US guidance for portal vein access and percutaneous wire placement into the portal vein are associated with shorter procedure times and lower radiation doses during TIPS placement

Cam I, Gencturk M, Shrestha P, Golzarian J, Flanagan S, Lim N, Young S.

AJR Am J Roentgenol. 2020.

https://doi.org/10.2214/AJR.20.23846

Background: Transjugular intrahepatic portosystemic shunt (TIPS) can effectively treat many of the complications of portal hypertension and can be performed in a few different ways.
Question:
Which treatment method is most efficient when performing TIPS?
Location: University of Minnesota, Minneapolis, MN
Participants and inclusion criteria:
264 patients who had a tips completed in 1 of 3 ways:
Group 1 (G1): Transabdominal US-guided
Group 2 (G2): Fluoroscopic guided with wedged-hepatic portography
Group 3 (G3): Percutaneous portal vein guidewire approach with fluoroscopy
Design: Retrospective design evaluating the fluoroscopic time, anesthesia time, contrast volume used, and number of intrahepatic needle passes.
Results:
See table for values and significant differences. Unlisted differences were not significant based on P≤0.005).
When complications from G1 and G3 were pooled, G2 had more complications (p=0.013)

  Group 1 (n=54) Group 2 (n=172) Group 3 (n=38) Significant differences (P Value)
Fluoroscopic time (mean) 34.8 minutes 38.9 minutes 29.5 minutes G2 longer than G3 (P=0.005)
Total Anesthesia Time (mean) 190.2 minutes 199.7 minutes 162.6 minutes G3 shorter than G1 (p=0.003) and G2 (P=0.005)
Contrast volume 67.9 mL 87.1 mL G1 lower than G2 (p=0.005)
Intrahepatic Needle passes (median) 2 4 2 G2 was greater than G1 (p=0.004) and G3 (p=0.039)

Conclusions and remarks: US-guided (group 1) and percutaneous guidewire approach portal vein access (group 3) for TIPS may have shorter fluoroscopic and anesthesia times as well as potentially fewer complications.

 

Thoracic Radiology

 

Lung Ultrasound Findings in Patients with Coronavirus Disease (COVID-19)

Zhang Y, Xue H, Wang M, He N, Lv Z, Cui L.

AJR Am J Roentgenol. 2020;1-5.

https://doi.org/10.2214/AJR.20.23513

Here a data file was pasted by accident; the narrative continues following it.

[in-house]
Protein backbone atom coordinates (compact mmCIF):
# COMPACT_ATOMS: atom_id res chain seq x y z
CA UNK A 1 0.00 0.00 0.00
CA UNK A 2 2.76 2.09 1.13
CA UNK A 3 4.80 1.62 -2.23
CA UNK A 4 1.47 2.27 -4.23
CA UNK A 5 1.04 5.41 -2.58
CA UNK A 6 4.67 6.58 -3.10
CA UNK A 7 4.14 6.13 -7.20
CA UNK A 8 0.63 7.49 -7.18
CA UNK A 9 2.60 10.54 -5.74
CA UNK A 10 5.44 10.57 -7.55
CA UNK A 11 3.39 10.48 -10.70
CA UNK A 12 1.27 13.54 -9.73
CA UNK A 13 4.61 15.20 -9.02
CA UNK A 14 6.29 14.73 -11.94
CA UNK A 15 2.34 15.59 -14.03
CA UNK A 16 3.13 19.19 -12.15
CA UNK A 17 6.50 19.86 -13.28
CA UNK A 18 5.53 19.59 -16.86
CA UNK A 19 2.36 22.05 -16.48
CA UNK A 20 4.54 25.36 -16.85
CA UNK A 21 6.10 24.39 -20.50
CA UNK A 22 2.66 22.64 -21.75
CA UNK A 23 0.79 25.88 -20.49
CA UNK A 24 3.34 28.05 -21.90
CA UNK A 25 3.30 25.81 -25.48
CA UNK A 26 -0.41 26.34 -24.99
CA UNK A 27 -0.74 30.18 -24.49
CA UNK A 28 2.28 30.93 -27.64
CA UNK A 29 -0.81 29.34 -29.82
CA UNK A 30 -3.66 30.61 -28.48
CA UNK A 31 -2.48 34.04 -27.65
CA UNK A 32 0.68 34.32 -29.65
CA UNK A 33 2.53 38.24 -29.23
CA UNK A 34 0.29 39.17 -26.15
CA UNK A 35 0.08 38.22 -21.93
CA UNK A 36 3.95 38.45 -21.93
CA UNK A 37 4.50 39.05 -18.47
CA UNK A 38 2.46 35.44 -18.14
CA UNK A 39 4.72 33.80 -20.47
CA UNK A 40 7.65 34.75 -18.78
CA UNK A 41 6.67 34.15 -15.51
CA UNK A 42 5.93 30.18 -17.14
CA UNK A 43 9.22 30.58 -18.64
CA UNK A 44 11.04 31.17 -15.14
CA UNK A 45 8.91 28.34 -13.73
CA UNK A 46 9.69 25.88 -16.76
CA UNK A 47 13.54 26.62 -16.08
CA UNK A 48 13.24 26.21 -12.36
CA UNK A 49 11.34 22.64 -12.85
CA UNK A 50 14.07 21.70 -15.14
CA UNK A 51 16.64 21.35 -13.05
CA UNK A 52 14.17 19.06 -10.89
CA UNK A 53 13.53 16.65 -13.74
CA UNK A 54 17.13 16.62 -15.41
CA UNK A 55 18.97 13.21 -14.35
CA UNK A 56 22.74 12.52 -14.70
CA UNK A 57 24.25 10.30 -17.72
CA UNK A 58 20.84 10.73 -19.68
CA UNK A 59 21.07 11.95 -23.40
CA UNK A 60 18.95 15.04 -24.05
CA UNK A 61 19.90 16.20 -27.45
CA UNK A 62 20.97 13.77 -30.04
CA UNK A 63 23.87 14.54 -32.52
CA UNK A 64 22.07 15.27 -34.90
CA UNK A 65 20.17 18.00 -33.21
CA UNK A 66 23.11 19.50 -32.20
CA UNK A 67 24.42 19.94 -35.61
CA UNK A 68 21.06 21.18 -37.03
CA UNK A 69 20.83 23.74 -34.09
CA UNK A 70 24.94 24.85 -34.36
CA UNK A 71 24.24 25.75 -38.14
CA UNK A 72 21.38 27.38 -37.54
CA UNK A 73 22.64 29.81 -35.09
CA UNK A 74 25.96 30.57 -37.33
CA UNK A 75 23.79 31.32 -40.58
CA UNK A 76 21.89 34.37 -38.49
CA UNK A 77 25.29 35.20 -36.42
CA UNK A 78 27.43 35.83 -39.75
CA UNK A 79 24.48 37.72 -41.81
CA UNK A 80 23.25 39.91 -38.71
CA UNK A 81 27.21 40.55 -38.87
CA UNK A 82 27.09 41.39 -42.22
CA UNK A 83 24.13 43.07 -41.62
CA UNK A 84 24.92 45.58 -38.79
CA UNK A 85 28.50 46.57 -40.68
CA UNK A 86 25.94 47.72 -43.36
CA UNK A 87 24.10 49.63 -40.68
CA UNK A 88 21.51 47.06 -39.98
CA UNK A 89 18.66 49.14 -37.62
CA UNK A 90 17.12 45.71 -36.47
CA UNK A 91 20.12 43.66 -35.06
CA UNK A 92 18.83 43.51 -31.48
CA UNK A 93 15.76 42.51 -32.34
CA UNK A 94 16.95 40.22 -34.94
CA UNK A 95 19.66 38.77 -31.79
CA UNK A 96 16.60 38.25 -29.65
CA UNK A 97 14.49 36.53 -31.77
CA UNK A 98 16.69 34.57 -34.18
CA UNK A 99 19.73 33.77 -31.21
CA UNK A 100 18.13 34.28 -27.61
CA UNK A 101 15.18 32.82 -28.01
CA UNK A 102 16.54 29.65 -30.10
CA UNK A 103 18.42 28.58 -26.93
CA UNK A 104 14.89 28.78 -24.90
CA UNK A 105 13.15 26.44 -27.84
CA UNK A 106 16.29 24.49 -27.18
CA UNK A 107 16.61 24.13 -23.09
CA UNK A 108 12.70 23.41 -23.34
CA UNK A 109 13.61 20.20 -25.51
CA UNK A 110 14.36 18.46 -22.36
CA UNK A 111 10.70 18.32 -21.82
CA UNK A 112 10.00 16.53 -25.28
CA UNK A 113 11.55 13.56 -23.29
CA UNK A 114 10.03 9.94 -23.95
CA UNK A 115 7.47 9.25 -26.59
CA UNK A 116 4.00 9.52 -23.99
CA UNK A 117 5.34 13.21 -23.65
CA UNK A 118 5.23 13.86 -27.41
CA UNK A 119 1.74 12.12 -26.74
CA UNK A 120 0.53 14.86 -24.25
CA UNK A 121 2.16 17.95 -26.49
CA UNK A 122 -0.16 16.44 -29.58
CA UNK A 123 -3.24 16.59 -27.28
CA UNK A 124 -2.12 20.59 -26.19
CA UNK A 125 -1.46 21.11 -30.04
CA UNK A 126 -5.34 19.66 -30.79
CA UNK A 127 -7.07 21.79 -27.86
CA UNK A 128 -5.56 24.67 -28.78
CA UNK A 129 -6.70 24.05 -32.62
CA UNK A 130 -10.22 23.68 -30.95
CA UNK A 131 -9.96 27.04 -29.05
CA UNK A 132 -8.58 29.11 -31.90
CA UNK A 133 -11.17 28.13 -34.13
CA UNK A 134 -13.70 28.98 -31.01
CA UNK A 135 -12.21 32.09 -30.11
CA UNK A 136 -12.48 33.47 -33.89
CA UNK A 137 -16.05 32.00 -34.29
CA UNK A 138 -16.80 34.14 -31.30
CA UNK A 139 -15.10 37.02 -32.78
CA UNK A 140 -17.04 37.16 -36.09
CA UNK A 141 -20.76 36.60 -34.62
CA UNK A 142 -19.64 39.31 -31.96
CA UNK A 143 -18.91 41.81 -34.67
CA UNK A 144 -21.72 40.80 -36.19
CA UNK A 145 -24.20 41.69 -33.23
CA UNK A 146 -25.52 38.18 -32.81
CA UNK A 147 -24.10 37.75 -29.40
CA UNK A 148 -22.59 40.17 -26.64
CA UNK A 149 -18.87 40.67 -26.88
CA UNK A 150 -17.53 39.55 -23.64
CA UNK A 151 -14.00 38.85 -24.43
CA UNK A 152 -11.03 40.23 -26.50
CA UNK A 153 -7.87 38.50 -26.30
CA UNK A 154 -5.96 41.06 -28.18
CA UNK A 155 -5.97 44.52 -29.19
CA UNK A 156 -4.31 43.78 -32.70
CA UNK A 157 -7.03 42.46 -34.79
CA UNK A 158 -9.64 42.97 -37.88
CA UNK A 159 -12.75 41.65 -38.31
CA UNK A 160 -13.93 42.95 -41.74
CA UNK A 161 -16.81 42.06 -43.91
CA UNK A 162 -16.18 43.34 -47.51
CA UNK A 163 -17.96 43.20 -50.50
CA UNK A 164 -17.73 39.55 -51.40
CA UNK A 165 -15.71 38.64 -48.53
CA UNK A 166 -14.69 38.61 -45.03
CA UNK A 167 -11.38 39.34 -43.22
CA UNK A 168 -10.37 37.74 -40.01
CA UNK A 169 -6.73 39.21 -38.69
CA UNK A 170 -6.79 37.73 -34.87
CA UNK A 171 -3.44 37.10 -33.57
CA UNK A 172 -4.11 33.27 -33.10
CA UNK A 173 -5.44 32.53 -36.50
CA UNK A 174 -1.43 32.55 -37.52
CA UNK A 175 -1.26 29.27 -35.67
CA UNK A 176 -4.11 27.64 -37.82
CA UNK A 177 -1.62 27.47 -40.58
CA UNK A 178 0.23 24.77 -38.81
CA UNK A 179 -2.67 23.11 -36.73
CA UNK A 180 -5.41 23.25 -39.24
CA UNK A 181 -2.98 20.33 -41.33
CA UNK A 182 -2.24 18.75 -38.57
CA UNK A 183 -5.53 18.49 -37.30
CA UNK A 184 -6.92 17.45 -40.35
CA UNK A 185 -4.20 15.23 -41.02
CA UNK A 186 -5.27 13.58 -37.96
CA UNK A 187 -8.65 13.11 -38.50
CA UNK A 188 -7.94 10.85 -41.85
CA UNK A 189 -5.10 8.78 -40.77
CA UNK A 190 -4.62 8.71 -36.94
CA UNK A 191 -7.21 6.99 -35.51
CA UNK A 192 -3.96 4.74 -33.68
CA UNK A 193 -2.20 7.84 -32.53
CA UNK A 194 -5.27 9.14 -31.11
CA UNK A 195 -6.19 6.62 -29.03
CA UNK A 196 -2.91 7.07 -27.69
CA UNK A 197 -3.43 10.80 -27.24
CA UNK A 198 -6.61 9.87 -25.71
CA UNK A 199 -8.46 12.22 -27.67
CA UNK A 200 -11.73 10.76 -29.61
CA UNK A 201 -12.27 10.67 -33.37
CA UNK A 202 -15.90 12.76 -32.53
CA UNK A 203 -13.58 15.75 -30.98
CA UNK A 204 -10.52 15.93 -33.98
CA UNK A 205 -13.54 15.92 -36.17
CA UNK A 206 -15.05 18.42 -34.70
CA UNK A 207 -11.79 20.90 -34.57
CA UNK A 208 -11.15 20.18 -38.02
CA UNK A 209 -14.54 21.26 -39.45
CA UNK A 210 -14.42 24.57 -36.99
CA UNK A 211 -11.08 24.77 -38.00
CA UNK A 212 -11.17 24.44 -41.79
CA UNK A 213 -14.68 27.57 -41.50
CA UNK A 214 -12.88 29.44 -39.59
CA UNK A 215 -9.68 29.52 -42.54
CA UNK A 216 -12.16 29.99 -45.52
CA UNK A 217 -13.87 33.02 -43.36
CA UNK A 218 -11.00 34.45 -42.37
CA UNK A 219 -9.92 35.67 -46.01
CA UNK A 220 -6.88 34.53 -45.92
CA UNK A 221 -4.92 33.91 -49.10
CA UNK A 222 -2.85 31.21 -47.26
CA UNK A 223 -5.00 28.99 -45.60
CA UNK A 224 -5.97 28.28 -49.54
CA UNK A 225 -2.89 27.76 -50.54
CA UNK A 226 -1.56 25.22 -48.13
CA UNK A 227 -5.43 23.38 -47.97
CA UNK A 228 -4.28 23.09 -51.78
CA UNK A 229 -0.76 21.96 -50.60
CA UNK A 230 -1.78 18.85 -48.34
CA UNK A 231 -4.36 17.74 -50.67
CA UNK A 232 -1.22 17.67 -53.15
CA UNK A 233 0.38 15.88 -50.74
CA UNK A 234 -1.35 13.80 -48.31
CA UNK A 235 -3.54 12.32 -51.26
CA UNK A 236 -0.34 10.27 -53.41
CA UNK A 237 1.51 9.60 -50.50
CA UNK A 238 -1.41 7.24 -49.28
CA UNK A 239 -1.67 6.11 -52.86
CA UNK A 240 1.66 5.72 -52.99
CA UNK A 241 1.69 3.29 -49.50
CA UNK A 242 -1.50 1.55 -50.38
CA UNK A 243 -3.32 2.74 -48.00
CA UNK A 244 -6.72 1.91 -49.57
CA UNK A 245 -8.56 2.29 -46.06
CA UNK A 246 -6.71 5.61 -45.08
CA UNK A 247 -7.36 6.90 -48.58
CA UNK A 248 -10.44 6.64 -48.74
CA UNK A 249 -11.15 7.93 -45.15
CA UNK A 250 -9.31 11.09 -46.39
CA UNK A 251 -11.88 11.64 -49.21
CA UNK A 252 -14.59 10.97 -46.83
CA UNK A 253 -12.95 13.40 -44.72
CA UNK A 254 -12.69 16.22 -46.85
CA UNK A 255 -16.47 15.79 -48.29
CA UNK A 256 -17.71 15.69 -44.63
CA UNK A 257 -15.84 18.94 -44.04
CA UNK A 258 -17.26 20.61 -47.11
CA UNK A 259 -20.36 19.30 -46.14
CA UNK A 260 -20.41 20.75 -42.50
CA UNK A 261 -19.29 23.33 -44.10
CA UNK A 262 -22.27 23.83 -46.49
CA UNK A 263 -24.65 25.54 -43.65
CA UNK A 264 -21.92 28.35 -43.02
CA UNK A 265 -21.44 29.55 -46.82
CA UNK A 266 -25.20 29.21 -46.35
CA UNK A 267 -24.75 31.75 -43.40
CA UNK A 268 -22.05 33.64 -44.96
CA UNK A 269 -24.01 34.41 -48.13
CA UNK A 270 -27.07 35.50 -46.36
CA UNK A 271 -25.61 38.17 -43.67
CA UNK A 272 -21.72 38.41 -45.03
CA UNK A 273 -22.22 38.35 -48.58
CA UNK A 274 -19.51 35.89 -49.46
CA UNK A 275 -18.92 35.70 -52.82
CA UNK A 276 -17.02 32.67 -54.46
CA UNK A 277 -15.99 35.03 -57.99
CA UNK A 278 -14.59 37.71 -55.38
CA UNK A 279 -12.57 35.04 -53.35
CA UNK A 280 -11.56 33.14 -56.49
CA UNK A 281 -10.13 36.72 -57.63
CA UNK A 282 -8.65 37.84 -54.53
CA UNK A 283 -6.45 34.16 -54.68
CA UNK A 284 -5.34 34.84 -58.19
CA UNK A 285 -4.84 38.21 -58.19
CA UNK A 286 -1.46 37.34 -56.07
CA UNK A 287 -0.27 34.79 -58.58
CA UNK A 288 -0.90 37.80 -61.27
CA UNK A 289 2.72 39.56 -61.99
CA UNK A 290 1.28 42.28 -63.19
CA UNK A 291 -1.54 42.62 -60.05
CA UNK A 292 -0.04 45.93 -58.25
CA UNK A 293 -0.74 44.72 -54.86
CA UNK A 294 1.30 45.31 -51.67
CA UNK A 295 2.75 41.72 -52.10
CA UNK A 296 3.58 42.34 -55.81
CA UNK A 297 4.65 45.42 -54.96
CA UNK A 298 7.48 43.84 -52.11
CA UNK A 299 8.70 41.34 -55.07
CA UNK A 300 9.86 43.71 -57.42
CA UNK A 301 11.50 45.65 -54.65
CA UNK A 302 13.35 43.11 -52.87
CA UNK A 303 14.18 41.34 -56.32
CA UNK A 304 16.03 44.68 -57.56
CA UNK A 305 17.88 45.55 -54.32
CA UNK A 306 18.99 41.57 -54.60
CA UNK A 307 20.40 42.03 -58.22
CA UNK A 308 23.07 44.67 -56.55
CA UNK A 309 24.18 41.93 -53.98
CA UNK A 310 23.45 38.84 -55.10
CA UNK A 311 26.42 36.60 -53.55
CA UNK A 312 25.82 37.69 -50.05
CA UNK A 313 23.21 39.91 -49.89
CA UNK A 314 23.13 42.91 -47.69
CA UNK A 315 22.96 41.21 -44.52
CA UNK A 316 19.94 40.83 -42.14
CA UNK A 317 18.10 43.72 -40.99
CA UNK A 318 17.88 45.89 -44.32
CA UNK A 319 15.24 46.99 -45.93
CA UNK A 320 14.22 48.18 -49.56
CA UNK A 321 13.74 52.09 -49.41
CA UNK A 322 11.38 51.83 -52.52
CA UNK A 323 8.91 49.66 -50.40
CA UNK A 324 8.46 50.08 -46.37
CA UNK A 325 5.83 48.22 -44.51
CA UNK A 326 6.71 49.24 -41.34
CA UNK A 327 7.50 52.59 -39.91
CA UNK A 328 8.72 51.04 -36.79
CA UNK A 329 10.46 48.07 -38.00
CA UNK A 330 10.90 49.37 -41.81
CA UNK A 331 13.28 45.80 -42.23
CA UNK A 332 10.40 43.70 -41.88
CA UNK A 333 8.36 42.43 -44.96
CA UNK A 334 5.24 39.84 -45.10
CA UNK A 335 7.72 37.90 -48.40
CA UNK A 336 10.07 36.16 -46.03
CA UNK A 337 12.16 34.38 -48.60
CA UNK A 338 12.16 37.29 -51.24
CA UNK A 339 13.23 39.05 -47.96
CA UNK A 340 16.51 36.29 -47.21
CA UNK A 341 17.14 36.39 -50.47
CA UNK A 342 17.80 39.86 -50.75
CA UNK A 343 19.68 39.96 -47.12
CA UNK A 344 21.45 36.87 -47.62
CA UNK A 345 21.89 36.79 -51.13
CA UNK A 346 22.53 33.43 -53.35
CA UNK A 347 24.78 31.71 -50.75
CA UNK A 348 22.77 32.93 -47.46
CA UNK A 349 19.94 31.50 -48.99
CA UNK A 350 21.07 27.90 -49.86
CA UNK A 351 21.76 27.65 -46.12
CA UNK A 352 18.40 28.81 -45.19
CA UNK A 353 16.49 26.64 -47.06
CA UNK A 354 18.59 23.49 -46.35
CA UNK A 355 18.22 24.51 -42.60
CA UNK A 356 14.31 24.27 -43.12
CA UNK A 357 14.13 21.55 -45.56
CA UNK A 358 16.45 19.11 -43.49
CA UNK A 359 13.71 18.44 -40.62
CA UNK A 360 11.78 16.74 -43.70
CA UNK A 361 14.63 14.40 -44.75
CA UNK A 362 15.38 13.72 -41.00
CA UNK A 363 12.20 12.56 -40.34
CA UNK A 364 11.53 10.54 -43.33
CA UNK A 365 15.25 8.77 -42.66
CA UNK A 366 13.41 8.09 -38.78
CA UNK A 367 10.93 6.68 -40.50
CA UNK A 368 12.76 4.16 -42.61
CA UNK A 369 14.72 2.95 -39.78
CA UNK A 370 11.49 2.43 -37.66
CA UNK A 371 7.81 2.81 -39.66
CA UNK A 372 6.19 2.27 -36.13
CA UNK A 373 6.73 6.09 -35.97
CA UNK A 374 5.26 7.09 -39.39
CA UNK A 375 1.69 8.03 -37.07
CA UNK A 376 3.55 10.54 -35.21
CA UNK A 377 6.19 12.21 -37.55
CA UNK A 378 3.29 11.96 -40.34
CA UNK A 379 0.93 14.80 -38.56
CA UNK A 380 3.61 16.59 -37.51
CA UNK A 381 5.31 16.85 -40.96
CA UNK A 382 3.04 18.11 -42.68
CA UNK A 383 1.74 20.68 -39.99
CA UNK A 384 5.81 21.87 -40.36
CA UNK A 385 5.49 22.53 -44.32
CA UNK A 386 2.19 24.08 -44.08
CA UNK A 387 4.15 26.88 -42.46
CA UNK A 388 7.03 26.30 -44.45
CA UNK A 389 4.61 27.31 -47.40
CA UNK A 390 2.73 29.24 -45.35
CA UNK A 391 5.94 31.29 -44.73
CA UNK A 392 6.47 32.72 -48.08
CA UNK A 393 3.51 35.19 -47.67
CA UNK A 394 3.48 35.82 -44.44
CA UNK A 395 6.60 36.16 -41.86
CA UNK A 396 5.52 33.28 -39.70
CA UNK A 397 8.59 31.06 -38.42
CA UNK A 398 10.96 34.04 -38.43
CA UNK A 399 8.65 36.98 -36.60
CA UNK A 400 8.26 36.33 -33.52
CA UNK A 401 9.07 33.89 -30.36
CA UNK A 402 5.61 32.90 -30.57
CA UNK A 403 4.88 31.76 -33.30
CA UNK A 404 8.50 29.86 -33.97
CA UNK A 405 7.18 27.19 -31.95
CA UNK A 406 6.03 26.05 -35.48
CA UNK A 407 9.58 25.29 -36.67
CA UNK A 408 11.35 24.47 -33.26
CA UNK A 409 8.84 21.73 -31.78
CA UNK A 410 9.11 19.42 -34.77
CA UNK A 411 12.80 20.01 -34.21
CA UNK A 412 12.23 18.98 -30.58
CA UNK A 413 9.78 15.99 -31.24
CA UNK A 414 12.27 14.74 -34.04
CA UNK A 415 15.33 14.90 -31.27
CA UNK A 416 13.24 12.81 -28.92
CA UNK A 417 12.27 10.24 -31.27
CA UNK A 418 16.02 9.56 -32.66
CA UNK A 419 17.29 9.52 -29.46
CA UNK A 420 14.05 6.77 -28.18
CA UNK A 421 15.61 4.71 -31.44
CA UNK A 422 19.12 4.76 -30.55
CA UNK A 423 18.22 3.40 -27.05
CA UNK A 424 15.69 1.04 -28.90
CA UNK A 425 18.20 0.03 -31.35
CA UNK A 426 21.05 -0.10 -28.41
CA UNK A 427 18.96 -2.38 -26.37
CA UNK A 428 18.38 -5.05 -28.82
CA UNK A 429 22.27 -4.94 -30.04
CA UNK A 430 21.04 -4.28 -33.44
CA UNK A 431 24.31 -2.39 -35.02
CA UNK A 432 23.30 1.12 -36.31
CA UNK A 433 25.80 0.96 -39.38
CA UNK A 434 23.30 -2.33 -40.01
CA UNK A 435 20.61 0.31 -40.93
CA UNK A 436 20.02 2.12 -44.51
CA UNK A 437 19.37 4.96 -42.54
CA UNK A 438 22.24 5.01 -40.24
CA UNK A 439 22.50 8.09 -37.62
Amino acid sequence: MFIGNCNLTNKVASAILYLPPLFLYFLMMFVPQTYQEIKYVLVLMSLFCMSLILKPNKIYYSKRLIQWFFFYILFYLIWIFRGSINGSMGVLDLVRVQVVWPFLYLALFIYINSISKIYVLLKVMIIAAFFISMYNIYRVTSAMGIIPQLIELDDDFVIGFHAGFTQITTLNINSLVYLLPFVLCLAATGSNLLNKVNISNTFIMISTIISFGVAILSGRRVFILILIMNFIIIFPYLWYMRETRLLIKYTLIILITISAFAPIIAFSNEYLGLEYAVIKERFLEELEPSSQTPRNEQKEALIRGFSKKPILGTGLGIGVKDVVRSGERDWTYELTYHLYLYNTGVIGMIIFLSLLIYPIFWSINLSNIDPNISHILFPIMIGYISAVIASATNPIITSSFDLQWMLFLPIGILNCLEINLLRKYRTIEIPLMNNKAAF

Background: CT findings of COVID-19 pneumonia have been well described but findings on lung US are less well documented.
Question:
What are typical lung sonographic findings in COVID-19 pneumonia and is there a relationship with disease severity and duration?
Location: Capital Medical Center, Beijing, China
Participants and inclusion criteria:
28 patients (14 men and 14 women) who had a positive PCR test for SARS-CoV-2 and lung US.
Design: Retrospective design with the lung sonographic features evaluated and documented. Fisher’s exact test was used to compare with disease duration and severity.
Results:
All 28 (100%) of patients had abnormal lung findings on US. The most common was B-lines in all 28 patients (100%), consolidation in 19 patients (67.9%), and thickened pleural lines in 17 patients (60.7%). Thickened pleural lines were associated with longer duration of disease and consolidation was more frequent in patients with severe cases (both p≤0.05).
Conclusions and remarks:
B-lines, consolidation, and thickened pleural line are common sonographic findings in COVID-19 pneumonia with consolidation and thickened pleural line able to predict disease severity and duration, respectively.

 

Common Abbreviations:

US: Ultrasound
CEUS: Contrast-enhanced ultrasound
HCC: Hepatocellular carcinoma
CT: Computed tomography
MRI: Magnetic resonance imaging

References
  • Share